Even just one degree drop from the perfect 97.7 degree skin temperature will raise baby’s oxygen use 10 percent. However, cold temperatures aren’t the only threats to baby’s health. Being over bundled or too warm has been suggested as a risk factor of SIDS. For that reason, medical professionals recommend never covering baby’s head or face when sleeping. Look for signs of overheating, such as flushed skin or damp hair.
Check baby’s chest to see if it is comfortably warm, not hot or cold. Fingers and toes are not good indicators of baby’s temp.
5 Using Bumper Pads, Blankets And Stuffed Animals
We’ve all seen the beautiful, idyllic baby nurseries, complete with matching sheets, crib bumpers and rugs. Stuffed animals, hand-sewn pillows and heirloom quilts and blankets. It’s lovely to look at, but terribly dangerous to infants. A critical SIDS risk is any soft bedding.
Parents want to protect babies from bumping their heads against the crib rails, so they think it natural to place a fluffy bumper pad on the interior of the crib to cushion baby’s bumps and falls. But babies must never sleep with fluffy bedding, blankets or stuffed toys of any kind.
If a newborn baby seems to enjoy swaddling, that’s different and doable, as long as it’s certain the blanket will not come loose and potential end up around baby’s face. Make sure baby is dressed in a blanket sleeper, rather than with a blanket or quilt. A simple fitted sheet on baby’s bed, with perhaps a thin mattress pad on top is sufficient bedding.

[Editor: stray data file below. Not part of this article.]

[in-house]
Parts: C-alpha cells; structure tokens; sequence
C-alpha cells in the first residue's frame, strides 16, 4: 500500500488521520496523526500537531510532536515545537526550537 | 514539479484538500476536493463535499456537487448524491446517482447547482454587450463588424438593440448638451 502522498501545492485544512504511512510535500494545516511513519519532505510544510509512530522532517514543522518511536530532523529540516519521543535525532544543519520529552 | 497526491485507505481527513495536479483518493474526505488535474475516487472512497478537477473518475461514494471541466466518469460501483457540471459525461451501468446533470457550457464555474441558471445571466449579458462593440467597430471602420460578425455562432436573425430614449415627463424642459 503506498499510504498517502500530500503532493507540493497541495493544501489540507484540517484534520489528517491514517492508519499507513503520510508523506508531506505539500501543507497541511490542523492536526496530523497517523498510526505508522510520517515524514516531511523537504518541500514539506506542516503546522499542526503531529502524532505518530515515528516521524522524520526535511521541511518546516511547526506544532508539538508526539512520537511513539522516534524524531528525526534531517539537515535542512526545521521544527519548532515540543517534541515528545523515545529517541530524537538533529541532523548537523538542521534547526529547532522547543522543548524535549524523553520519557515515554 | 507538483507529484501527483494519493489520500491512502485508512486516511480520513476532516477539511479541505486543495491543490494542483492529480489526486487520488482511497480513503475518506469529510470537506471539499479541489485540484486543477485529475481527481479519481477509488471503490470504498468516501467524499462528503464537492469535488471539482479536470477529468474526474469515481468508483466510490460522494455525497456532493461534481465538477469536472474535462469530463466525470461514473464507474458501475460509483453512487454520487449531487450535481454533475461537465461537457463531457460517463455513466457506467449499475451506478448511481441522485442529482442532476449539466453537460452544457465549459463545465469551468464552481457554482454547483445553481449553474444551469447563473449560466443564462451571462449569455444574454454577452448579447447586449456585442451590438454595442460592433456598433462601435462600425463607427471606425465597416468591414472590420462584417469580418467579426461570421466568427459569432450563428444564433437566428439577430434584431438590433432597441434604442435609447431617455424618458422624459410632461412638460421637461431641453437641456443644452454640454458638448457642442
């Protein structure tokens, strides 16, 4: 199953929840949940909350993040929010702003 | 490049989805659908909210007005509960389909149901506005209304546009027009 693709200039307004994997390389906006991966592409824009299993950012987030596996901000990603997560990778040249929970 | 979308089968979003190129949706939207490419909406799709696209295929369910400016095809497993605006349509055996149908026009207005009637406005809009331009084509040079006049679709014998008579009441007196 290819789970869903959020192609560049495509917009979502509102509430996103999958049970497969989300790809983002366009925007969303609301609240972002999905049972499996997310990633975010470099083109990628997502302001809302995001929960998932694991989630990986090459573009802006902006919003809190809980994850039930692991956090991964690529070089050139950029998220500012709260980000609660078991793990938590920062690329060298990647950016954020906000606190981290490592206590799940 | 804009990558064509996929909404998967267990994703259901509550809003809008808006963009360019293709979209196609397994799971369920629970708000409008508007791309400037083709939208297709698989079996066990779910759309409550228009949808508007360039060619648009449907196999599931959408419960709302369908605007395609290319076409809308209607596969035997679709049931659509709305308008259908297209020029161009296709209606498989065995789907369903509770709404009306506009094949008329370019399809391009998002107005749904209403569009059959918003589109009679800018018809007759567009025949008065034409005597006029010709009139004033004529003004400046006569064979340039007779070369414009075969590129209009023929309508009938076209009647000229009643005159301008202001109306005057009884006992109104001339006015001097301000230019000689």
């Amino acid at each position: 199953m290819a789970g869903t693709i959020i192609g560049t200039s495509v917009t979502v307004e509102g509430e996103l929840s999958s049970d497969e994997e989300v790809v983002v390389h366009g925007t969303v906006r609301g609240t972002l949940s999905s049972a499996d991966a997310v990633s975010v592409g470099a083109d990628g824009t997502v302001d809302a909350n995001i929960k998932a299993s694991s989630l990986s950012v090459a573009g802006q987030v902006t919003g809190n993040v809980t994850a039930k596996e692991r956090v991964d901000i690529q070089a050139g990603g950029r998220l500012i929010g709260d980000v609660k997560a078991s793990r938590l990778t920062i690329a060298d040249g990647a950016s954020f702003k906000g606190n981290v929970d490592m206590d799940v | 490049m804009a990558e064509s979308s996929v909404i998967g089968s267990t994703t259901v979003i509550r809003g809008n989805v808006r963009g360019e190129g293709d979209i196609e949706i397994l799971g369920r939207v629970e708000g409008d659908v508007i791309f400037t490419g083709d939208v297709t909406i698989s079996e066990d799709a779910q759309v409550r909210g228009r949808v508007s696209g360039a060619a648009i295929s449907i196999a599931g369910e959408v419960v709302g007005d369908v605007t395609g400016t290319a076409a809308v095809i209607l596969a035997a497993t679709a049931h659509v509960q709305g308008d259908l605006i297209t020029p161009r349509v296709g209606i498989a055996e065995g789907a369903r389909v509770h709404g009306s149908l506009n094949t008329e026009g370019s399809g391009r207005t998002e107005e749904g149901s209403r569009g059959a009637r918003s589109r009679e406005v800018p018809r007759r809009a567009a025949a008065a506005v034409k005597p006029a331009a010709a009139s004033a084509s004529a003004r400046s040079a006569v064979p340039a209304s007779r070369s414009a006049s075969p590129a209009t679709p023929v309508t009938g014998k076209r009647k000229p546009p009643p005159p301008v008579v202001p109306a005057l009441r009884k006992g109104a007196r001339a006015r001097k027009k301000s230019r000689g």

4 Parents Are Smokers
Smoking is bad; we all know it. Lighting up in pregnancy increases the risk of stillbirth and the likelihood of SIDS. However, sharing a household with a smoker also greatly increases the risks of SIDS in babies. Exposure to tobacco means the baby will rouse from sleep less, and babies need to be able to easily rouse in order to gasp, choke and breathe.
Babies’ lungs are still developing and are especially vulnerable to damage from secondhand smoke toxins. Babies who share the same sleeping area with a smoker have an increased risk of SIDS, even if the smoker never has a cigarette in bed.
Studies have also shown a direct correlation between the amount of tobacco smoke and the higher the risk of SIDS occurring, meaning the more a smoker smokes, the worse the odds for SIDS in an infant. Smoking is probably the easiest and most direct way to decrease the SIDS risk in babies.
3 Sleeping Near Cords, Strings Or Blinds